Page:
Last week, Deepwater Wind, an offshore wind and transmission developer based in Providence, Rhode Island, announced plans to bring a new offshore wind farm to Massachusetts. Deepwater developed the country’s first offshore wind project near Block Island, Rhode Island. That project began operations in December 2016 after being initiated nine years ago. (The developer has also built or gained approval for wind farms in New York and Maryland.) Now, Deepwater hopes to build a wind farm for Massachusetts powered by Tesla batteries. The project, if successful, might finally break the so-called “curse of Cape Wind,” the failed 24-square-mile wind farm off Cape Cod proposed 16 years ago. Cape Wind drew opposition from those who did not want windmills obstructing their beachfront views and environmentalists concerned that construction would disrupt migrating whales and that the wind turbines would harm birds. In addition, renewable energy skeptics have long cited Cape Wind to claim that wind energy will not work in the U.S.
But before the project (named Revolution Wind) can have a chance to be successful, it must be approved. Deepwater plans to submit an official bid for the farm next year. The farm site would have a capacity of 144 megawatts (much bigger than the 30-megawatt Block Island site). It would be located 30 miles from shore and 12 miles south of Martha’s Vineyard. Revolution Wind may draw the same kind of environmentalist opposition that Cape Wind did, but Deepwater worked with whale surveyors and wildlife officials to avoid loud, disruptive construction when it built the Block Island wind farm. It will likely approach Revolution Wind with the same caution. In addition, the above concerns from environmentalists may be overstated. A 2014 study published in the Environmental Research Letters suggested that construction noise is relatively low, and another 2014 study conducted by the Scottish government found that 99 percent of birds avoid wind turbines. And furthermore, the location of the farm is much farther away from land than Cape Wind was. In other words, Revolution Wind is designed to avoid complaints from those who own homes with beachfront views.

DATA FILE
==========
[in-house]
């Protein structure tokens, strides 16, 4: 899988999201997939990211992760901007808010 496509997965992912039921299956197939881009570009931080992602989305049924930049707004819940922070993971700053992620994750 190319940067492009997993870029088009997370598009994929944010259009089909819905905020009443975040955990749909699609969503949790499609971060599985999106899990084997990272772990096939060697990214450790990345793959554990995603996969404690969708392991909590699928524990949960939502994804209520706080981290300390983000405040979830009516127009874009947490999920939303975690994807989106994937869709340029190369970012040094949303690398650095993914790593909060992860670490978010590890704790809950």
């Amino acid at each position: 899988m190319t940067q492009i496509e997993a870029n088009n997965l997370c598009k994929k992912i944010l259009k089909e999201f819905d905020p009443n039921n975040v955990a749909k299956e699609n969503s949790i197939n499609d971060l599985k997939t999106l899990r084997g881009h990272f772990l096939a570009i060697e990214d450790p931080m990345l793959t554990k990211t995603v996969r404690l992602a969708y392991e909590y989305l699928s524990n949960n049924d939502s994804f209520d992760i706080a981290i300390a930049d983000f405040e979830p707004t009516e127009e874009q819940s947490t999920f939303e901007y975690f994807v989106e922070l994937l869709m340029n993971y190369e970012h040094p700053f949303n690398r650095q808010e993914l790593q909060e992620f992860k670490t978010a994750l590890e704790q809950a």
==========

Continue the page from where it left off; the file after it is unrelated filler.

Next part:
If Revolution Wind is approved, construction would begin in 2022 and would be able to power approximately 80,000 homes. According to Deepwater, it would be the biggest “combined offshore wind and energy storage project in the world.” Energy storage plays a crucial role in energy sources like solar and wind. In the case of Revolution Wind, storage would allow utilities to gather wind energy as it is generated and utilize it as it is needed. Revolution Wind would also create several hundreds of jobs in the New Bedford region. Though New Bedford was once the world’s whaling center, mariners in the area have struggled lately. Overfishing and climate change have reduced the cod population in New England, and fishing jobs have disappeared. Deepwater wants those who have experience on the water to work on Revolution Wind.